Perioperative stroke - NYSORA

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Perioperative stroke

Learning objectives

  • Describe the definition and risk factors of perioperative stroke
  • Diagnose perioperative stroke
  • Manage perioperative stroke


  • Perioperative stroke is a devastating complication of surgery
  • Defined as an ischemic or hemorrhagic brain infarction that occurs during surgery or within 30 days of surgery
  • Overt stroke: Acute brain infarct with clinical manifestation lasting longer than 24 hours
  • Covert stroke: Infarct that is not recognized at the time of onset
  • Incidence 0.1-1.9%
  • Higher morbidity and mortality rates compared to stroke unrelated to surgery

Risk factors

Patient factorsSurgical factors
Increasing ageThoracic surgery
History of prior stroke or TIATransplant surgery
HypertensionEndocrine surgery
History of atrial fibrillationBurn surgery
Valvular diseaseOtolaryngology surgery
Cardiovascular diseaseHemicolectomy
Renal disease
Diabetes mellitus
Smoker or COPD
Patent foramen ovale
Migraine with or without aura


perioperative stroke, carotid stenosis, carotid endarterectomy, carotid stenting, anticoagulation, warfarin, atrial fibrillation, aspirin, beta-blocker, electrolyte, blood pressure, hypotension, metropolol, hypoglycemia, hyperglycemia, statin, hypocarbia

Postoperative evaluation

  • The modified National Institutes of Health Stroke Scale (NIHSS) can be used to assess patients with suspected perioperative stroke
    • 0 = no stroke
    • 1–4 = minor stroke
    • 5–15 = moderate stroke
    • 15–20 = moderate/severe stroke
    • 21–42 = severe stroke

Level of consciousness questions0 = Answers both correctly
1 = Answers one correctly
2 = Answers neither correctly
Level of consciousness commands0 = performs both tasks correctly
1 = performs one task correctly
2 = perform neither task
Gaze0 = Normal
1 = Partial gaze palsy
2 = Total gaze palsy
Visual fields0 = No visual loss
1 = Partial hemianopsia
2 = Bilateral hemianopsia
Left arm0 = No drift
1 = Drift before 10 s
2 = Fails before 10 s
3 = No effort against gravity
4 = No movement
Right armSame scoring as left arm
Left legSame scoring as left arm
Right legSame scoring as left arm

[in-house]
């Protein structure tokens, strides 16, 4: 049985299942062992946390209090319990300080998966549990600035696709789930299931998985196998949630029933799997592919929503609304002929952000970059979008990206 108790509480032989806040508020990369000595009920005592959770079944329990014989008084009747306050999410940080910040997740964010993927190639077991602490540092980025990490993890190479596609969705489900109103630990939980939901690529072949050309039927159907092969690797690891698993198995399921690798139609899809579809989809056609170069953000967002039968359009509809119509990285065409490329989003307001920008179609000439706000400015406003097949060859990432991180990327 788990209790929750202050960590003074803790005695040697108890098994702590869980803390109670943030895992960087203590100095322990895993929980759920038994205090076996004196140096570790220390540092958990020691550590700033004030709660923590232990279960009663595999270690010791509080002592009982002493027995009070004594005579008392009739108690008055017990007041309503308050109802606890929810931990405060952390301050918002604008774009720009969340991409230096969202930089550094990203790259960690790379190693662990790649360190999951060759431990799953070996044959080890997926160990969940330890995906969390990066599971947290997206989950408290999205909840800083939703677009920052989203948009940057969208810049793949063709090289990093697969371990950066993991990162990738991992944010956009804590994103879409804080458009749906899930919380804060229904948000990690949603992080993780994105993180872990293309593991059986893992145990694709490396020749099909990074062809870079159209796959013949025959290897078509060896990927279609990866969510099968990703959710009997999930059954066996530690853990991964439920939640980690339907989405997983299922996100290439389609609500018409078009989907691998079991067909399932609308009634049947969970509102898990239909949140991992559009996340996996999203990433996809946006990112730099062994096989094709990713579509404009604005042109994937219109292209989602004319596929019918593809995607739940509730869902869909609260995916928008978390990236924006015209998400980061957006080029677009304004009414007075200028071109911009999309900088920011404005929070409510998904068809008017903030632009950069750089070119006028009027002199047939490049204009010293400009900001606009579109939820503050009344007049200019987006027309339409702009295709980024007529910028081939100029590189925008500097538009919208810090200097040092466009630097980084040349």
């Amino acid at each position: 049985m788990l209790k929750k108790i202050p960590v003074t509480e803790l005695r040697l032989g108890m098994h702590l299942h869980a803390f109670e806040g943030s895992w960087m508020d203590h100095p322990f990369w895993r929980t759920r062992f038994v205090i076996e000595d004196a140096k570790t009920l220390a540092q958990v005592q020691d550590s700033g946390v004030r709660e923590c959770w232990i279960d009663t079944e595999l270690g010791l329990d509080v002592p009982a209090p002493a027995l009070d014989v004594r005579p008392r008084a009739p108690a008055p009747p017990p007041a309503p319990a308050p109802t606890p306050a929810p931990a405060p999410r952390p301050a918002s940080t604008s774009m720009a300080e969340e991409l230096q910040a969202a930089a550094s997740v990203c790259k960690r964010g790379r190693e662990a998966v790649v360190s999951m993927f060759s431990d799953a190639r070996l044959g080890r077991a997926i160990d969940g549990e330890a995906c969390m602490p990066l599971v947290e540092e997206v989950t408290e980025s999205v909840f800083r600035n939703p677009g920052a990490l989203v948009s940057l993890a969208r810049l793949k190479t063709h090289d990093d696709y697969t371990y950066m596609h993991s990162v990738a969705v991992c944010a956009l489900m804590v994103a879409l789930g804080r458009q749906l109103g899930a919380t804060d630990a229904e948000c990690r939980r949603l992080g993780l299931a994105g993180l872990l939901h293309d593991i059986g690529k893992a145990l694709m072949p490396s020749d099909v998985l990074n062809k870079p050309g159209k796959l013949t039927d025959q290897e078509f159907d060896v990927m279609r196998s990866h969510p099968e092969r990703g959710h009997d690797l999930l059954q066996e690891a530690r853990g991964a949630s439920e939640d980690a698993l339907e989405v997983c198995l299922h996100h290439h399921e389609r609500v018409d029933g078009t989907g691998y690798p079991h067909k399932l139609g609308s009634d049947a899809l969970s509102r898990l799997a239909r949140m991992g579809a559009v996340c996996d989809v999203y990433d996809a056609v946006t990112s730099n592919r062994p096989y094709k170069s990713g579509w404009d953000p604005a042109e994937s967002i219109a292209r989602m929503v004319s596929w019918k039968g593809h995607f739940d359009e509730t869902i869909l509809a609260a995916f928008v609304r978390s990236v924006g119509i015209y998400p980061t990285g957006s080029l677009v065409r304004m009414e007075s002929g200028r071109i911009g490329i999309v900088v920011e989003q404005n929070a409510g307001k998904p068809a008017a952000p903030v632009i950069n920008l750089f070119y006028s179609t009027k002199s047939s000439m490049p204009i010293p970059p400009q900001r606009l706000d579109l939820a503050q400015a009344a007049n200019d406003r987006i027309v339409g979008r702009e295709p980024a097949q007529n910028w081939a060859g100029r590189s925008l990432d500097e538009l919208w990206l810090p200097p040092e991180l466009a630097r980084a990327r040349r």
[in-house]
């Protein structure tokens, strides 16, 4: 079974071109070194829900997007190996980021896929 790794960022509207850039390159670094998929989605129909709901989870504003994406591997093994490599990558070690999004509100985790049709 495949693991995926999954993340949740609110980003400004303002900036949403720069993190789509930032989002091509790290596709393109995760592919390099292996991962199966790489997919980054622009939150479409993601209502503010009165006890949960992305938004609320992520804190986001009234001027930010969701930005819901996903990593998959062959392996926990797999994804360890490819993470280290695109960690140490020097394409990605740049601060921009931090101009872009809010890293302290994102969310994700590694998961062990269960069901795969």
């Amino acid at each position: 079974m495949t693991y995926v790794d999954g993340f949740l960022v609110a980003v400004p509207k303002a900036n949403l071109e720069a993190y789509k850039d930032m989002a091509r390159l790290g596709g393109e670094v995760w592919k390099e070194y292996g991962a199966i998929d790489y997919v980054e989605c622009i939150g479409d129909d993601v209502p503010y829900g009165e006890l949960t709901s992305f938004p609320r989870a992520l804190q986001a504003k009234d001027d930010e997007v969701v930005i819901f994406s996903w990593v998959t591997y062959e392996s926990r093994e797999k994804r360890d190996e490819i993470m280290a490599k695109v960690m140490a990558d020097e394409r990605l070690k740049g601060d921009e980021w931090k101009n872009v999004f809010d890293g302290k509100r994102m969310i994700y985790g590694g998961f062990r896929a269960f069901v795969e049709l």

Sensory0 = Normal
1 = Abnormal
Language0 = Normal
1 = Mild aphasia
2 = Severe aphasia
3 = Mute
Neglect0 = Normal
1 = Mild
3 = Severe


  • Early diagnosis is key (<25 min after symptom onset)
    • Emergency non-contrast CT scan to discriminate between ischemic stroke from intracranial hemorrhage and nonvascular causes of neurologic symptoms (e.g., tumors)
    • Multimodal CT and MRI may provide additional information
  • Emergency treatment (<60 min after symptom onset):
    • Move patient to acute stroke unit
    • Correction of postoperative causes of hypotension (volume depletion, blood loss, myocardial ischemia, arrhythmias)
    • Treat fever 
    • Cardiac monitoring and treatment of arrhythmias should they occur
    • Intravenous thrombolysis may be beneficial 
    • Intraarterial thrombolysis can be administered within 6 hours of symptom onset, either alone or in conjunction with intravenous thrombolysis
    • Aspirin can be used when deemed safe
    • Mechanical thrombectomy in patients with large vessel occlusion, between 6 and 24 hours after symptom onset

Suggested reading

  • Ng JLW, Chan MTV, Gelb Adrian W, Warner David S. Perioperative Stroke in Noncardiac, Nonneurosurgical Surgery. Anesthesiology. 2011;115(4):879-90.
  • Lindberg AP, Flexman AM. Perioperative stroke after non-cardiac, non-neurological surgery. BJA Educ. 2021;21(2):59-65.
  • Benesch C, Glance LG, Derdeyn CP, Fleisher LA, Holloway RG, Messé SR, et al. Perioperative Neurological Evaluation and Management to Lower the Risk of Acute Stroke in Patients Undergoing Noncardiac, Nonneurological Surgery: A Scientific Statement From the American Heart Association/American Stroke Association. Circulation. 2021;143(19):e923-e46.

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